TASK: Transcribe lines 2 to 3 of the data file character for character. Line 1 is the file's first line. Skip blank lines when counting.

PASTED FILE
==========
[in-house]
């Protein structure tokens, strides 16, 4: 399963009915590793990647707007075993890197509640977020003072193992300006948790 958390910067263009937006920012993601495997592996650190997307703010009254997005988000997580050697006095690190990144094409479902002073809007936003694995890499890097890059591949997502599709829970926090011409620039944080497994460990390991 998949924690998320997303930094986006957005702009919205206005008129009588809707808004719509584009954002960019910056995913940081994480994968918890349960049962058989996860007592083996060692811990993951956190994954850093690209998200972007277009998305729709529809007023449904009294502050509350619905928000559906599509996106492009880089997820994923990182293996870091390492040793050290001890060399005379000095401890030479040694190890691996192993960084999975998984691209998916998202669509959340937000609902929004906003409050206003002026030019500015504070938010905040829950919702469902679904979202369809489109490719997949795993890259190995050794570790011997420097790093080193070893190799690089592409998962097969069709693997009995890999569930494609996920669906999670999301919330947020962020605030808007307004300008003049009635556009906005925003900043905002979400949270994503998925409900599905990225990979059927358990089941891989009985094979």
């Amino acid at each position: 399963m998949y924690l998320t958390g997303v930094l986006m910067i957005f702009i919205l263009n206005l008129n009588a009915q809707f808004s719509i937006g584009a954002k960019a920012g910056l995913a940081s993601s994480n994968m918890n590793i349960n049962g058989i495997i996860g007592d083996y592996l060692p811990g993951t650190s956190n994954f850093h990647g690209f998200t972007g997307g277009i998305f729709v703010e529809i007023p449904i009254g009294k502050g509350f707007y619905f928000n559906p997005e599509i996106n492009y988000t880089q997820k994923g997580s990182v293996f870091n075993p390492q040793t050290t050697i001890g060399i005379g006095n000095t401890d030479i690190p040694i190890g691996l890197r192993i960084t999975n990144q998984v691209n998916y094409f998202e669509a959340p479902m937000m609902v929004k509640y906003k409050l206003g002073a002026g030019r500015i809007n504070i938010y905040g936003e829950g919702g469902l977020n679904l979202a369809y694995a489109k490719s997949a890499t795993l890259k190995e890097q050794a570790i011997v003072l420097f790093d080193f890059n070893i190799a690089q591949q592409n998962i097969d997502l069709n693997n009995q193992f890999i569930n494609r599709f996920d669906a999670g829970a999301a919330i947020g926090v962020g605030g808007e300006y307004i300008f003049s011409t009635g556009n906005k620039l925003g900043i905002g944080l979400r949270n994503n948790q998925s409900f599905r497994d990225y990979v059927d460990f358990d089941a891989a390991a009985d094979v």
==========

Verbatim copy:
């Protein structure tokens, strides 16, 4: 399963009915590793990647707007075993890197509640977020003072193992300006948790 958390910067263009937006920012993601495997592996650190997307703010009254997005988000997580050697006095690190990144094409479902002073809007936003694995890499890097890059591949997502599709829970926090011409620039944080497994460990390991 998949924690998320997303930094986006957005702009919205206005008129009588809707808004719509584009954002960019910056995913940081994480994968918890349960049962058989996860007592083996060692811990993951956190994954850093690209998200972007277009998305729709529809007023449904009294502050509350619905928000559906599509996106492009880089997820994923990182293996870091390492040793050290001890060399005379000095401890030479040694190890691996192993960084999975998984691209998916998202669509959340937000609902929004906003409050206003002026030019500015504070938010905040829950919702469902679904979202369809489109490719997949795993890259190995050794570790011997420097790093080193070893190799690089592409998962097969069709693997009995890999569930494609996920669906999670999301919330947020962020605030808007307004300008003049009635556009906005925003900043905002979400949270994503998925409900599905990225990979059927358990089941891989009985094979």
């Amino acid at each position: 399963m998949y924690l998320t958390g997303v930094l986006m910067i957005f702009i919205l263009n206005l008129n009588a009915q809707f808004s719509i937006g584009a954002k960019a920012g910056l995913a940081s993601s994480n994968m918890n590793i349960n049962g058989i495997i996860g007592d083996y592996l060692p811990g993951t650190s956190n994954f850093h990647g690209f998200t972007g997307g277009i998305f729709v703010e529809i007023p449904i009254g009294k502050g509350f707007y619905f928000n559906p997005e599509i996106n492009y988000t880089q997820k994923g997580s990182v293996f870091n075993p390492q040793t050290t050697i001890g060399i005379g006095n000095t401890d030479i690190p040694i190890g691996l890197r192993i960084t999975n990144q998984v691209n998916y094409f998202e669509a959340p479902m937000m609902v929004k509640y906003k409050l206003g002073a002026g030019r500015i809007n504070i938010y905040g936003e829950g919702g469902l977020n679904l979202a369809y694995a489109k490719s997949a890499t795993l890259k190995e890097q050794a570790i011997v003072l420097f790093d080193f890059n070893i190799a690089q591949q592409n998962i097969d997502l069709n693997n009995q193992f890999i569930n494609r599709f996920d669906a999670g829970a999301a919330i947020g926090v962020g605030g808007e300006y307004i300008f003049s011409t009635g556009n906005k620039l925003g900043i905002g944080l979400r949270n994503n948790q998925s409900f599905r497994d990225y990979v059927d460990f358990d089941a891989a390991a009985d094979v």